The ENEA solar compass: How to catch more Sun by using the Sun

The ENEA solar compass is 100 times more precise than magnetic compasses. It is an innovative, useful and cost-effective tool in several fields: concentrating solar power plants, environmental survey, civil engineering, radar installation, accurate measurements of the magnetic declination, remote control of robot navigation, primary standard for calibration of other compasses, reference compass for transportation means, easy installation of domestic solar devices, and educational tool

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by Francesco Flora

DOI 10.12910/EAI2017-034

 

Mankind has used the Sun for time indication and orienteering since prehistory. Even many animals are able to find the right orientation from the Sun taking into account the time of the day by using their internal clock. Over the last two centuries, rather complex instruments have been developed to improve the accuracy of the orientation measurement by means of the Sun like, for example, Burt’s solar compass. Such instruments, whose accuracy is definitely higher than  that of magnetic compasses, have the advantage of giving the true, rather than the magnetic, North direction; also, they are insensitive to magnetic perturbations and exploitable everywhere in the world (even close to the Poles).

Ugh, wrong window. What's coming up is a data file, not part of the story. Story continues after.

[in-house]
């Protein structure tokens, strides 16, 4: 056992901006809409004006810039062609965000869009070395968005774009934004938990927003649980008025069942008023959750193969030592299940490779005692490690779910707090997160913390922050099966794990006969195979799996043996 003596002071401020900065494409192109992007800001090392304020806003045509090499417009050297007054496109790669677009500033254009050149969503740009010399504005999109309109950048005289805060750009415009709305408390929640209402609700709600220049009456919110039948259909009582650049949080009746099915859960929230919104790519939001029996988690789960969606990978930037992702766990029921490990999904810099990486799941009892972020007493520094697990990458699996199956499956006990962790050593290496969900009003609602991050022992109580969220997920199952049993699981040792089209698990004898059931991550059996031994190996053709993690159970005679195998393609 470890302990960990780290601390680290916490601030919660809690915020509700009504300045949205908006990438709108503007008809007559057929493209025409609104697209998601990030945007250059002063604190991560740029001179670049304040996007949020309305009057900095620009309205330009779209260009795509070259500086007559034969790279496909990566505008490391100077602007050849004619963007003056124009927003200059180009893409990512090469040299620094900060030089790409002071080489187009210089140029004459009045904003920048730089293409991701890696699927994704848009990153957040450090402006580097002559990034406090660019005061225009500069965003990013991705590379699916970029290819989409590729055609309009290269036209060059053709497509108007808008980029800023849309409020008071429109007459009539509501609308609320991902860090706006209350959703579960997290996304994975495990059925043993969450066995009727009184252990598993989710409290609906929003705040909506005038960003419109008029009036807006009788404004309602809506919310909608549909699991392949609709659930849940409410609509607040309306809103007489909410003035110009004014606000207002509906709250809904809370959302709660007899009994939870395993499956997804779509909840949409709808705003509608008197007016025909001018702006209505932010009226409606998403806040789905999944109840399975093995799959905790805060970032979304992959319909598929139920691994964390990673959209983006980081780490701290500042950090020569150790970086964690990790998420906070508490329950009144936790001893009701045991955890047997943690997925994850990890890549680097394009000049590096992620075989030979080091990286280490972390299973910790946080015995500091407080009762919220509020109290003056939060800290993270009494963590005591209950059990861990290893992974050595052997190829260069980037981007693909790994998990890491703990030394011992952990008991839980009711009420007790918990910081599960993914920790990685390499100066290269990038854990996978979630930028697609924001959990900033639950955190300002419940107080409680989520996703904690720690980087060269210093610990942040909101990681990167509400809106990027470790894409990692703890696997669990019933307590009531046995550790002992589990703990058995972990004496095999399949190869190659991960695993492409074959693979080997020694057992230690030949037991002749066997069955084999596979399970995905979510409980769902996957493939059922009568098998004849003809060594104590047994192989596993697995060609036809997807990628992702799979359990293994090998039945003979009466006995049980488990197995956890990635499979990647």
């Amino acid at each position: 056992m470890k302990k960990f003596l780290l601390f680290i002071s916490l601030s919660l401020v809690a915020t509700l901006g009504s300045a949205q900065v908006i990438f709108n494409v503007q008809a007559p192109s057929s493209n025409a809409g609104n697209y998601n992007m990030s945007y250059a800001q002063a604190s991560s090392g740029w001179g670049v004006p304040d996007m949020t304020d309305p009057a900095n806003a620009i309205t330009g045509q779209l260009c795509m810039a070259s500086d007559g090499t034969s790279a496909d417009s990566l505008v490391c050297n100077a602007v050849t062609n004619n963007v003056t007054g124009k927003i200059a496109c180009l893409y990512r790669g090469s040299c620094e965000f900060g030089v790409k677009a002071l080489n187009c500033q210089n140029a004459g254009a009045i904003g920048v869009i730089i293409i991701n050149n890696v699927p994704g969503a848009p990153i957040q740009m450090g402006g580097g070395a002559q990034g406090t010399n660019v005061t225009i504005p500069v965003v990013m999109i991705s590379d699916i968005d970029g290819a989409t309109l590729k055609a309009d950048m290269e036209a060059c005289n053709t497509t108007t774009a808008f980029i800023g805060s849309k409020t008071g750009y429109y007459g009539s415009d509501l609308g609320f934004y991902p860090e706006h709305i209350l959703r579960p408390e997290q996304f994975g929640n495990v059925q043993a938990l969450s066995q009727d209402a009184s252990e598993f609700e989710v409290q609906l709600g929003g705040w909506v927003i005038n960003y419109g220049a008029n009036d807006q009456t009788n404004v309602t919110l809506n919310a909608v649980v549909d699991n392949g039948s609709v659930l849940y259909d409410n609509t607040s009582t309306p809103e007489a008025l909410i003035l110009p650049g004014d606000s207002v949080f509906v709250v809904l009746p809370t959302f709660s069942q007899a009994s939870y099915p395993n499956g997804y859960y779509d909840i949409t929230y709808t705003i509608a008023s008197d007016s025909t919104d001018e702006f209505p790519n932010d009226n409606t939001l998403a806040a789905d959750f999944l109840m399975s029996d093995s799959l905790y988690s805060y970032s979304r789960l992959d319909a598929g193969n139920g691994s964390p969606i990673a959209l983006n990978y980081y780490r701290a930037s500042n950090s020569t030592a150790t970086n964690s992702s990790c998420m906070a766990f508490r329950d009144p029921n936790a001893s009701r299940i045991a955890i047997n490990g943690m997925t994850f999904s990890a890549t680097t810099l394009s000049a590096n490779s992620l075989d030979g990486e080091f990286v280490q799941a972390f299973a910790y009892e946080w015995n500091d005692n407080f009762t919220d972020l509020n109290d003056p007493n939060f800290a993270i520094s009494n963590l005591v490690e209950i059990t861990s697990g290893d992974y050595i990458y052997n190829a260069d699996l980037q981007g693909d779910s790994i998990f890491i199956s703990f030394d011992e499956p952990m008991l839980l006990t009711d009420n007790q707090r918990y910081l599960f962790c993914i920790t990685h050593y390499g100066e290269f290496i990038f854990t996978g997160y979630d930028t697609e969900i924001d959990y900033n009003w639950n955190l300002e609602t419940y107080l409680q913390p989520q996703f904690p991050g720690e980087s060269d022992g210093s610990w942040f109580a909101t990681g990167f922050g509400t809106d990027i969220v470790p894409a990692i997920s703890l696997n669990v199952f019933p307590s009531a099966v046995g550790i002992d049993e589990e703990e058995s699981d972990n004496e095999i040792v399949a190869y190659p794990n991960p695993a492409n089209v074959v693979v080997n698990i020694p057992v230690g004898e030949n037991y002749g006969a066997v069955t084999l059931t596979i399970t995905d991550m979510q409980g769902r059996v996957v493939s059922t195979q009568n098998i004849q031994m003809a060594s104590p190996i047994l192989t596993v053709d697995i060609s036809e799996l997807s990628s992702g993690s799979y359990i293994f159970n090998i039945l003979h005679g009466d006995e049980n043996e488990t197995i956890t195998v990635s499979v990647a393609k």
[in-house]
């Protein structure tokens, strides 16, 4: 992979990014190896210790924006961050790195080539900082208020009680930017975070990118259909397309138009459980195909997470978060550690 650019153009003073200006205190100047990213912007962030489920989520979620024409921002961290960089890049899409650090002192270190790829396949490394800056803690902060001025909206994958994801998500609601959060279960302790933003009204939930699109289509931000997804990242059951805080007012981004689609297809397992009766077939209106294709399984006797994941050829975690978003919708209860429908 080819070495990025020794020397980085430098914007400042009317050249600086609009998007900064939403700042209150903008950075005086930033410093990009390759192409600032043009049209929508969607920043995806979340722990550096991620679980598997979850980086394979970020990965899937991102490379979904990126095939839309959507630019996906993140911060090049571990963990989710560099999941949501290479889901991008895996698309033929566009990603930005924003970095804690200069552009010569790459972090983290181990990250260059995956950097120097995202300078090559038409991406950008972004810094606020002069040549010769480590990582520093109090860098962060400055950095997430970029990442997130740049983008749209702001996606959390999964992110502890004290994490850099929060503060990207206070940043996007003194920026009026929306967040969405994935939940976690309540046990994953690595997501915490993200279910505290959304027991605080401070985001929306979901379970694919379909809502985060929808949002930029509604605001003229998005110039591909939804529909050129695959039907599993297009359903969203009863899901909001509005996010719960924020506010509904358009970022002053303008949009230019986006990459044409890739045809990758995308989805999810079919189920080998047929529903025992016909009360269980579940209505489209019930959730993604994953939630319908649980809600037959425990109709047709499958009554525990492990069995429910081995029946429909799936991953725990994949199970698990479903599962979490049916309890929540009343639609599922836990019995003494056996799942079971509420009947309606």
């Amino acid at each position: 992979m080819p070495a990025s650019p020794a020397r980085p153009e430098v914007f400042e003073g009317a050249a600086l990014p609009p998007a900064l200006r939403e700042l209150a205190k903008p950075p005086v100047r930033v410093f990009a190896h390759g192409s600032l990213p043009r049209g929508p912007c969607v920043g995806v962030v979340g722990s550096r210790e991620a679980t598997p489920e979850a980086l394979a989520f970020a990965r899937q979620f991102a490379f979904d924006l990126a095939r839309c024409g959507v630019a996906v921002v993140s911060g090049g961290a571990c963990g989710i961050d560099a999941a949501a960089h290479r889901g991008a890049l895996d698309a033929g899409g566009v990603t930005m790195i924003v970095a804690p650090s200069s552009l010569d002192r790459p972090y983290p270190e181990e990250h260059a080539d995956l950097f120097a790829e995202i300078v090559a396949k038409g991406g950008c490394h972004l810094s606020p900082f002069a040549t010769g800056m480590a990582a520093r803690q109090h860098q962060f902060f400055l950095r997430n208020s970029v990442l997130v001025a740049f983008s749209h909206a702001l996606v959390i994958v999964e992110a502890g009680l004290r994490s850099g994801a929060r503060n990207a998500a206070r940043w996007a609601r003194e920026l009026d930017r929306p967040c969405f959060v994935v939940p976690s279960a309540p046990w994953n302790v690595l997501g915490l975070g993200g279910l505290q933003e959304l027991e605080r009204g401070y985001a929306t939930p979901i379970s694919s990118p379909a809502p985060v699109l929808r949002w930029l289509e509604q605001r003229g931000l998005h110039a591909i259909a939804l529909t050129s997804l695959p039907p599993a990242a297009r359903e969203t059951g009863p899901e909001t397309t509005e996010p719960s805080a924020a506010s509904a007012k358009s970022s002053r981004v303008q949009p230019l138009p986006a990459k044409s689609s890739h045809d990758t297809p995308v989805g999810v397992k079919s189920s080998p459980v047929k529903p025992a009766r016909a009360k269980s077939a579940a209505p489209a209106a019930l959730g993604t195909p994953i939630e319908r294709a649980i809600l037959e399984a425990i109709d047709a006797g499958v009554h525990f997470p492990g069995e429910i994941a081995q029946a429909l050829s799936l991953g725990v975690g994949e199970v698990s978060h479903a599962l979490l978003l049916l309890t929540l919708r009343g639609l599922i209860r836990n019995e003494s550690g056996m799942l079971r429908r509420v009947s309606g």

Indeed, any portable sundial becomes a solar compass if used in reverse mode: if we already have a precise clock, we can turn the sundial until the time indicated by the Sun coincides with the clock (if the sundial indicates only the local true solar time, the clock time must be corrected by the equation of time, i.e. by the difference between solar time and mean time). Then, the meridian line of the sundial (i.e., the line indicating twelve o’clock) will lie along the true North-South direction with a much better accuracy than that of magnetic compasses. …